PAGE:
Friday, September 19, 2014

Family Cheese

Our family name translates as "cheese village" so it is no wonder that our fondness for kase is so strong and undeniable. Perhaps that urge is responsible for our gravitation to Wisconsin and why we have not strayed from it for 29 years.

And although we have not been able to suss out how the maternal and paternal grandparents got together perhaps it was the also draw of the cheese. Grandma's family was a family of bakers you see. Not the bakerei kind who make sturdy loaves and curly pretzels. The conditorei type who make the strudels and kuchens.

Here is the family recipe for kasekuchen written out by our cousin, a fourth generation baker who grew up and learned the craft in the same house in which our grandmother was born and raised.

On a visit to his home a few years ago he graciously gave us a lesson and tolerated us photographing each step of the process to turn out a heavenly heritage cheesecake.

The springform pan was greased (with real butter of course).

The previously prepared pastry was rolled out, 

fit into the pan,

trimmed to fit.

Filling ingredients were assembled and weighed.

The Kitchenaid was employed for mixing.

The eggs, quark, pudding, vanilla sugar, milk and cream came together as a satiny smooth batter.

The final step. A generous sprinkle of zimt and then, into the oven it went.

We waited.

In comfortable and colorful surroundings.

In good company.

Still not done, we strolled outdoors to wait some more,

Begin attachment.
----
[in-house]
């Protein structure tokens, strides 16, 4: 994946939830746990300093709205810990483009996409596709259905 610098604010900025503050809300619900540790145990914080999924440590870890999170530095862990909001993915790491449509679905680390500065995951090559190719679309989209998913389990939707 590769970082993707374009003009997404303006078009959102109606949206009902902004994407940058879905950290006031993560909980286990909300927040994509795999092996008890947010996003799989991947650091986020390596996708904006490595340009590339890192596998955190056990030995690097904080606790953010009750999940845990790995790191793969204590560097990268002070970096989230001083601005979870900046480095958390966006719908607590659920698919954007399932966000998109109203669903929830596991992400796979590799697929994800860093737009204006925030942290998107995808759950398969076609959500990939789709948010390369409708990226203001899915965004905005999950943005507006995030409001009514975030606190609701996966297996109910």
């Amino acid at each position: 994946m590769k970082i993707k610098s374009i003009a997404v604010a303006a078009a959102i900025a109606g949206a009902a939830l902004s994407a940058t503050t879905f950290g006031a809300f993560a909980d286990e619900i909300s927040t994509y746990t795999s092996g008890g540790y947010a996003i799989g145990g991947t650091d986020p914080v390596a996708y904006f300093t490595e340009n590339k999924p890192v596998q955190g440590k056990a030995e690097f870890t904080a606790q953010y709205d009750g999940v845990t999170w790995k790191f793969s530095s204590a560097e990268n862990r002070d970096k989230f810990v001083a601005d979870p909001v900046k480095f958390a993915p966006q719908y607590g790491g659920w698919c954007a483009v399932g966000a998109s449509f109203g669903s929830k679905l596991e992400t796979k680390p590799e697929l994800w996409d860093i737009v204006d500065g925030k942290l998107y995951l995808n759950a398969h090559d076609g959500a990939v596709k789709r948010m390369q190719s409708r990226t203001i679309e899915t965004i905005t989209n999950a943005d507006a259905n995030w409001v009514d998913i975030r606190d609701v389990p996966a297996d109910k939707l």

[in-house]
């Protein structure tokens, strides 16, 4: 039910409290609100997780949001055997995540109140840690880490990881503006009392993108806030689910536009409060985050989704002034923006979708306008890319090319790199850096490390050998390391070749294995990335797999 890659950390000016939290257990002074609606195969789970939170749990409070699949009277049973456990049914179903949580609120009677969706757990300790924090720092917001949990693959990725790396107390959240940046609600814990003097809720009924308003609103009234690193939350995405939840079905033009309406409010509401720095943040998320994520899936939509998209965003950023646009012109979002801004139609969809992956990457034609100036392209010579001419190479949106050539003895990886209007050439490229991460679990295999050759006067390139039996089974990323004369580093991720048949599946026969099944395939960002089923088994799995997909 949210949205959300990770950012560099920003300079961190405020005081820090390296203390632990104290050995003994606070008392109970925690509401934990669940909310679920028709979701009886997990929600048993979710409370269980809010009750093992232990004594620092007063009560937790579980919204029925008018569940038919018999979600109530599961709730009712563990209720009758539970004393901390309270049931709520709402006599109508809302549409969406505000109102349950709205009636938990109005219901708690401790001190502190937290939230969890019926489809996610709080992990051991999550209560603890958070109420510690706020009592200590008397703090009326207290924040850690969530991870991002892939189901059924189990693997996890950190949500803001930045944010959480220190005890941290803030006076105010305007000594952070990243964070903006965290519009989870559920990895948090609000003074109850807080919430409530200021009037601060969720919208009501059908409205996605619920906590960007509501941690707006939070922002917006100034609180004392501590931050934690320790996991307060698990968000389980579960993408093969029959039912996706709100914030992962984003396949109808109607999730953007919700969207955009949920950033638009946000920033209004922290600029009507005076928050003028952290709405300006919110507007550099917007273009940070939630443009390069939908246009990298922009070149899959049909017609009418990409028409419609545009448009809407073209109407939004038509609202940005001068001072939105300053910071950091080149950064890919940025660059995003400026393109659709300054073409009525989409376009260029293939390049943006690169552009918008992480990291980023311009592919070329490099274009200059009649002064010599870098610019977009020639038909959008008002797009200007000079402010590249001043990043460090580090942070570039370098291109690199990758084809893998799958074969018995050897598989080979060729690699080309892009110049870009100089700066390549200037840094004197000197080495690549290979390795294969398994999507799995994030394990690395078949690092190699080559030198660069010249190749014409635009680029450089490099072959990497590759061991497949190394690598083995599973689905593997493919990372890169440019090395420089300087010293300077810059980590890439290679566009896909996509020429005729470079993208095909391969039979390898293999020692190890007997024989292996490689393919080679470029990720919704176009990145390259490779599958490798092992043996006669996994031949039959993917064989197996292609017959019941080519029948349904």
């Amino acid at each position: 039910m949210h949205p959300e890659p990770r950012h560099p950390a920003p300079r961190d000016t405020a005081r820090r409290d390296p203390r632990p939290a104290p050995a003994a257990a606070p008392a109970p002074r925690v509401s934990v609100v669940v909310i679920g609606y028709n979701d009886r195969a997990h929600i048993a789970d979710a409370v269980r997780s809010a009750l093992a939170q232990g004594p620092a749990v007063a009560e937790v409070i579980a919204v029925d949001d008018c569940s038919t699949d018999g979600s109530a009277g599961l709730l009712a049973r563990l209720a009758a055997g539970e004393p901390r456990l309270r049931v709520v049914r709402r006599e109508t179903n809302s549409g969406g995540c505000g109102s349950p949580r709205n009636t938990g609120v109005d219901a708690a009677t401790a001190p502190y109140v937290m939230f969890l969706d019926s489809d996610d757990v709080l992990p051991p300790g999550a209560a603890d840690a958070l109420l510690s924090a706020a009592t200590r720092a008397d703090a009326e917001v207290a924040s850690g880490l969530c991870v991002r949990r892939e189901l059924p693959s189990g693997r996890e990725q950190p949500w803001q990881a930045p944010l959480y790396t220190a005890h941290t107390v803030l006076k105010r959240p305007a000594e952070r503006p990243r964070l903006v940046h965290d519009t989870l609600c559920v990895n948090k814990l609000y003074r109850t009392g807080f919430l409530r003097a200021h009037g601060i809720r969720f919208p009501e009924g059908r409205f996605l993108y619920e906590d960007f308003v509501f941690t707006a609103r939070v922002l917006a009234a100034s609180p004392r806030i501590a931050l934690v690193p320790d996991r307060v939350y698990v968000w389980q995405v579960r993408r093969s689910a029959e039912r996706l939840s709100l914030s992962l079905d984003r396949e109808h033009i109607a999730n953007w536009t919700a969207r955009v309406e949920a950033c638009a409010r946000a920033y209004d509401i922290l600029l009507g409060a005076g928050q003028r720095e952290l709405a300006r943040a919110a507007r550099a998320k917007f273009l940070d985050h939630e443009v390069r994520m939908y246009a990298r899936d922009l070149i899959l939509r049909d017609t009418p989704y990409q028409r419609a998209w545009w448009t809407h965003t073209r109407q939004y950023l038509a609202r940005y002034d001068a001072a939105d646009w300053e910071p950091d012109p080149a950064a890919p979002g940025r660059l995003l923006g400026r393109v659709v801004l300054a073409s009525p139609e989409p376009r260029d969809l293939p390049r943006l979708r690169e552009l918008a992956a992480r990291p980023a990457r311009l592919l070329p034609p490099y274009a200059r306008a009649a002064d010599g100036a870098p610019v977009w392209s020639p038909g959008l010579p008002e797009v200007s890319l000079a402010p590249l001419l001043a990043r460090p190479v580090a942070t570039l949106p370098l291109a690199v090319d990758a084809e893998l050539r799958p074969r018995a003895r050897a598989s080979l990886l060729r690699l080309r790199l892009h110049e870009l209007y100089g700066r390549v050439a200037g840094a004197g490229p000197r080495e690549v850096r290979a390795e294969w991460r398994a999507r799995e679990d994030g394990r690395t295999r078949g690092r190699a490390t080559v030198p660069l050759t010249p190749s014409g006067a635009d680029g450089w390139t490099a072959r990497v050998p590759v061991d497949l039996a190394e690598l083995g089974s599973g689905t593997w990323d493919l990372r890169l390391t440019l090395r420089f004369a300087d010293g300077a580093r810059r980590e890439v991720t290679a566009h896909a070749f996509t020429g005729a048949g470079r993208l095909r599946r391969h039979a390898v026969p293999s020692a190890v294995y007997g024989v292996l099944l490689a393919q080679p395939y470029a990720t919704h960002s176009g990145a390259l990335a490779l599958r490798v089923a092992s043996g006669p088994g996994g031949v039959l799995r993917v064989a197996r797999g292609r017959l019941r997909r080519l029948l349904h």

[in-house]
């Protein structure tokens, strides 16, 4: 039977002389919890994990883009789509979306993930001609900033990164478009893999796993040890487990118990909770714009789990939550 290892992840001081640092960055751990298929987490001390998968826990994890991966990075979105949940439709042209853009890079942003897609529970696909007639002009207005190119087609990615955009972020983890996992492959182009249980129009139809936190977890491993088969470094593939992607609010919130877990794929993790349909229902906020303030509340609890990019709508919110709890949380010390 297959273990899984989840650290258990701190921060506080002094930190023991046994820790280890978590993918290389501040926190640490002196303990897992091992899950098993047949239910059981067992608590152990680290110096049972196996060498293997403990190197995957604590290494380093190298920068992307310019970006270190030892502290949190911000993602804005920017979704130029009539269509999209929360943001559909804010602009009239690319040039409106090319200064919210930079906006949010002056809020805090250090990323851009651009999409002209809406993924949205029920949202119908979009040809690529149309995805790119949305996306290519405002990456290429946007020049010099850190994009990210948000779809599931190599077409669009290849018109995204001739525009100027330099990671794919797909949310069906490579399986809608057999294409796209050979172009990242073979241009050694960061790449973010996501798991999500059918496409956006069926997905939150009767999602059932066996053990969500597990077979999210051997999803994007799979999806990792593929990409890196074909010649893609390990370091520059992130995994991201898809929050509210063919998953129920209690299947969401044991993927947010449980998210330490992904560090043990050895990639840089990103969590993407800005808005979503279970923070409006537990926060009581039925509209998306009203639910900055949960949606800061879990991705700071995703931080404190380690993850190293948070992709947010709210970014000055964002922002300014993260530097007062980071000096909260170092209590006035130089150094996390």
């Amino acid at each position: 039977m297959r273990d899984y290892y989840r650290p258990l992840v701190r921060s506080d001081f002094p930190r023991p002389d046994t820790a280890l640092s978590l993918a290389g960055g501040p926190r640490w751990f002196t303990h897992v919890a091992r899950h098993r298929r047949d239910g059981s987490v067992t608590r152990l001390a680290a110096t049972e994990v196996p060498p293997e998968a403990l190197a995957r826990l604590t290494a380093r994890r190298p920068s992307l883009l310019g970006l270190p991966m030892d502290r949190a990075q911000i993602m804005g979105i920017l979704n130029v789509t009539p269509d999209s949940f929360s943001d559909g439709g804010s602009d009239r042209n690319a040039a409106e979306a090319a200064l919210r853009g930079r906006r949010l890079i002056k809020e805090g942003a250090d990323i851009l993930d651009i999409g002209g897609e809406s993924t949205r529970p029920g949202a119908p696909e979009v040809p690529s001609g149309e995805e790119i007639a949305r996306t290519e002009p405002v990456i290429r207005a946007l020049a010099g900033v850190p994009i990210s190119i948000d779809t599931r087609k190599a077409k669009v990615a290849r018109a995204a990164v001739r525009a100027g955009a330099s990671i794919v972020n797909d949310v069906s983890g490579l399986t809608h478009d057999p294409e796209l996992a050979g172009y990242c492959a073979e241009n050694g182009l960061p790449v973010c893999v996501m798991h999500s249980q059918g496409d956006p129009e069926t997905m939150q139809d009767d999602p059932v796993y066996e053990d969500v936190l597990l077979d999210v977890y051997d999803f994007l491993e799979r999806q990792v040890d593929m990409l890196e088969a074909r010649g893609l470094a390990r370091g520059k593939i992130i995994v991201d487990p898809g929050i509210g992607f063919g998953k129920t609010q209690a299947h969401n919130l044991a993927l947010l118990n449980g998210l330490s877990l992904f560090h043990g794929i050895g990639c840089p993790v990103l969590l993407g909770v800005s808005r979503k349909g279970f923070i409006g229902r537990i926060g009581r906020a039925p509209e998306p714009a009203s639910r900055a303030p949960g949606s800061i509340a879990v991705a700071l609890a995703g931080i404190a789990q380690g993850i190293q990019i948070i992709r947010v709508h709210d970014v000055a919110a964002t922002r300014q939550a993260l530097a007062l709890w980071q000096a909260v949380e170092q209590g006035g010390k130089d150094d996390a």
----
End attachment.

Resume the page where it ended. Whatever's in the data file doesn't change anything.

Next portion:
while enjoying flaura we don't typically get to hang out with in our zone.

Back indoors the smells were becoming as alluring as the decor.

The glowing oven magically transformed high quality raw ingredients into a rich and lovely labor of cheesy love.


The only way to keep from immediately digging into the hot delicacy was to leave the house while it cooled.

We distracted ourselves very well with a visit to the Germanisches Nationalmuseum.

The applied arts wing was a highlight.

Back at our home away from home....time to cut the cake.

Worth the wait?

Ja. Das is richtig!

Wunderbar! Schmeckt gut!

Sunday, September 14, 2014

Buttermilk Pecan Chicken

In 1970 Aunt Arletta won the National Chicken Cooking Contest sponsored at the time by 
Delmarva Poultry Industry, Inc.

In 1972 the National Chicken Council, then called the National Broiler Council, took over.

Above scan of  recipe card includes authentic buttermilk (and other - don't ask) spatters.

Sadly, we discovered that the contest has been suspended indefinitely due to economic downturn.

Happily, the Food Network has renewed the tradition with their $100,000 Chicken Challenge
Great looking recipes, but not as wonderful as Buttermilk Pecan Chicken.

We were too young to be part of the contingent that went to Washington, D.C. to cheer Aunt Arletta on, but just a few years later, we waitressed in her restaurant serving hundreds of portions of the crusty, nutty poultry to customers eager to experience a family style dinner on a working Indiana farm. 

Her prize included cash and some wonderful appliances probably in avocado green or harvest gold, but the best part was a short, squat, silver, loving cup held aloft by three little chicks wearing chef hats, just like the one pictured here on the recipe card. 
We sure hope it is being kept shiny and bright and displayed in a place of honor as it deserves to be. 

Wednesday, September 10, 2014


Found in an album purchased at a local estate sale.

Inscription - Jeanette 1942

Inscription - 

That 7th day

Here's to you "Fox" 


You too can have hair on your chest 


Monday, September 1, 2014

He Saw, She Saw

Very first reaction? 

Some man retired and his wife told him he needed to get out of the house.

A self portrait of the man himself. Herman Rusch.

She, NDL, just documented the road trip stop in photos of the creations that said all that needed to be said merely by their existence. 

He, tried to interpret it.

Bottom line. Some man retired and his wife told him he needed to get out of the house.